While this reviewer said Pratt was good and the show "uneven", I honestly have to say that I almost never feel compelled enough by the quality or lack of quality of a show to write about it. But this episode was an awful clunker.
Taking the show item by item would be a complete waste of time, and I already wasted enough time watching it, but suffice to say that Pratt forgot the words to his monologue song and that was one of the more endearing and better moments of the show.
The show started with a skit about the NFL and had all of the "players" introduce themselves by telling their various legal troubles. Not funny. To make things even LESS funny, one guy noted that he hit his wife and his sassy black wife replied - I am his wife and I hit him back. Wow. See Janey Rice, you should have just arisen from your near coma and hit Ray back, simple as that.
Pratt played NFL commish Roger Goodell as a buffoon. Pratt, it appears, can only play clueless buffoons. Andy Dwyer, Starlord. Never mind that Roger Goodell is actually a knowing enabler to his outlaw players and makes $40M a year by keeping their legal troubles swept under the rug. But Pratt can only play a buffoon, so he was a buffoon.
The joke, by the way, SHOULD have been that Goodell, under pressure from sponsors, populated the league with only nice white guys from the suburbs and they couldn't play a lick and no one watched. That would have been funny.
Cecily Strong has been removed from the anchor desk by Michael Che. Che, it appears, believes that he is actually reading the news to a local TV audience. Colin Jost has a little more joy in his delivery, which is like saying that Matt Cassell is a slightly better QB than Christian Ponder. Cecily Strong has now been forced to slim down some and try to be the new Kristen Wiig. She lacks the high energy and love of herself required for that role. Wiig could star in 5 terrible skits in a row and still come out as Gilly or the lady from 1950s Password thinking she was absolutely killing it all night long. Strong looks pained when in an awful skit (of which there were many), and as a person I admire that realism in her, but if you are forced into doing crap, and a lot of it, you need to put your head down and pretend that you think you are funny - Wiig's greatest skill.
Aidy Bryant spent the night playing an oversexed fat women/chick. OK, I get it, she is heavy. Hilarious. I don't need 5-6 minutes on her trying to get a guy to bang her fat bottom by saying "I have a big ass." Awesome. I hope the Emmy voters were watching intently. ("See how they write for the heavy girl....she actually DOES have a big butt!")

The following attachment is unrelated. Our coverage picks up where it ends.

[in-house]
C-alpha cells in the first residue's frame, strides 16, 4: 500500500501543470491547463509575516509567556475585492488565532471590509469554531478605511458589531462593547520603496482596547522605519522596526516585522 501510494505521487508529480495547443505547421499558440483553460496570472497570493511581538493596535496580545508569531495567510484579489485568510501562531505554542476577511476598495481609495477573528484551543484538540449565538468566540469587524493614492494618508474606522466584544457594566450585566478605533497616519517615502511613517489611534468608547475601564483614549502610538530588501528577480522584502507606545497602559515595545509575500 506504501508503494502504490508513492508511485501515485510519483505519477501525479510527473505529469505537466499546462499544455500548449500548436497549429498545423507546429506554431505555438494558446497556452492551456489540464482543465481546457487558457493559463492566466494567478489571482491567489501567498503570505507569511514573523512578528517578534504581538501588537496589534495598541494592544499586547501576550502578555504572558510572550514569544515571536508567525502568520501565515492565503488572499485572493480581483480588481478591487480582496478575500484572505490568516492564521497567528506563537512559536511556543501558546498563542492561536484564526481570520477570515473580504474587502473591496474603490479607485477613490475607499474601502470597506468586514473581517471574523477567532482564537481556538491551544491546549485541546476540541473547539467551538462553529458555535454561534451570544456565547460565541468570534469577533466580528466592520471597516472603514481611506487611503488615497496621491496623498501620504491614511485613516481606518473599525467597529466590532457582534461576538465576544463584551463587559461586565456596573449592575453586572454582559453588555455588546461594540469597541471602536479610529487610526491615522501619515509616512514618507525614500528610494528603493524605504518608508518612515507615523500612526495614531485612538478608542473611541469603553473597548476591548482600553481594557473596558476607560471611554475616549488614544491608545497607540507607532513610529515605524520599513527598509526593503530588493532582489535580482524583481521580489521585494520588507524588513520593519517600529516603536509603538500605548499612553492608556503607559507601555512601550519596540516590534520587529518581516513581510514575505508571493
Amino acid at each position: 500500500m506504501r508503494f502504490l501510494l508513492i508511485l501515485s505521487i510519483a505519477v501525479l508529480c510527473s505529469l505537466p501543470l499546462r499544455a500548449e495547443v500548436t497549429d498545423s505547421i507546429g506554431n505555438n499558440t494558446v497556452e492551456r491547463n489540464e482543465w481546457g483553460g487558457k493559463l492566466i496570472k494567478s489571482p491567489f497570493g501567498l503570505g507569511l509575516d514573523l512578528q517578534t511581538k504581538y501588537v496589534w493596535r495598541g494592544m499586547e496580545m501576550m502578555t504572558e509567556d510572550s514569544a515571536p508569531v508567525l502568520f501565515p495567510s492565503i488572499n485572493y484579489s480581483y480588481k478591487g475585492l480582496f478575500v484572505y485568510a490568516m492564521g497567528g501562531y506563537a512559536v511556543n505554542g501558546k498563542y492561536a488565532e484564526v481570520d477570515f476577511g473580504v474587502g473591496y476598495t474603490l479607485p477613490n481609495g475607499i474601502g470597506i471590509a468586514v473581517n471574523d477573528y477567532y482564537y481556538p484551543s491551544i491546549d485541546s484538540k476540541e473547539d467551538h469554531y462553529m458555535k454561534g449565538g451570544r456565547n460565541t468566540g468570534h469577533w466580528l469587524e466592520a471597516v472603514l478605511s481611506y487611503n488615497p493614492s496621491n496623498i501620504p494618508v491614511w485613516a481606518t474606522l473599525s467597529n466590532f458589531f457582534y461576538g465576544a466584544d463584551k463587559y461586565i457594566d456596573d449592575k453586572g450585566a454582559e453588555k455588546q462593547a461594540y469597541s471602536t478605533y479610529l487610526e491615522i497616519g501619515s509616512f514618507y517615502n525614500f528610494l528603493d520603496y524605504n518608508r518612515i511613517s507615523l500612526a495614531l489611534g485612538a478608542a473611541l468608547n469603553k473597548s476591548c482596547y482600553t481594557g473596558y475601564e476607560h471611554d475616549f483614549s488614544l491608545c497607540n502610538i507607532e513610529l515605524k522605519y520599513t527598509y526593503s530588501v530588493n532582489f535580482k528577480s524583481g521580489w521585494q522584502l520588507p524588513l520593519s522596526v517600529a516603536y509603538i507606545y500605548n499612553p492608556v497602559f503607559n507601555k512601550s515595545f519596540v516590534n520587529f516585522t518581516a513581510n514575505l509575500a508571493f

Pete Davidson spent 5 minutes explaining that he would give a man a blow job for money. Sadly, I didn't find any humor in it, as Davidson appeared to just be explaining in a factual manner why he would do it, how often and for how much money. We would like humor, Pete, not a 21st Century Alfred E. Neuman telling us about his life choices. On the plus side, Davidson could arguably be called the star of the night, because, despite his unfunny material, he actually appeared happy to be involved in the show. In that way, he could be the Wiig-ian force of this cast -- maybe they will never have anything worthwhile to perform, but at least he is high energy and willing to try. Sort of like a running back who rushes 34 times for 83 yards in a 10-0 loss. Keep giving him the ball, at least he is trying.
The musical guest, Ariana Grande, appeared scared to perform. There is really no other way to put it. She sang adequately, and danced adequately, even appeared for a couple lines in the wretched "toys come to life" skit (in which Bryant anticipates a four-way with the toys). But you always felt like Grande was being told that if she made one dancing mistake or missed a high note there was a sniper in the audience who would take her out. And the cat ears hair? Wow.
Perhaps the skit that epitomized the night was the focus group of young adults (maybe supposedly teens?) who were paid $25 to play and rate a children's video game where you solved puzzles that a 3 year old could solve and then the characters on the screen would engage in inappropriate romantic behavior. Vanessa Bayer and Pratt played the young lovers, Pratt again taking advantage of his ability to appear wooden and clueless. The testers got upset with how horrible the game was and quit -- I know exactly how they must have felt.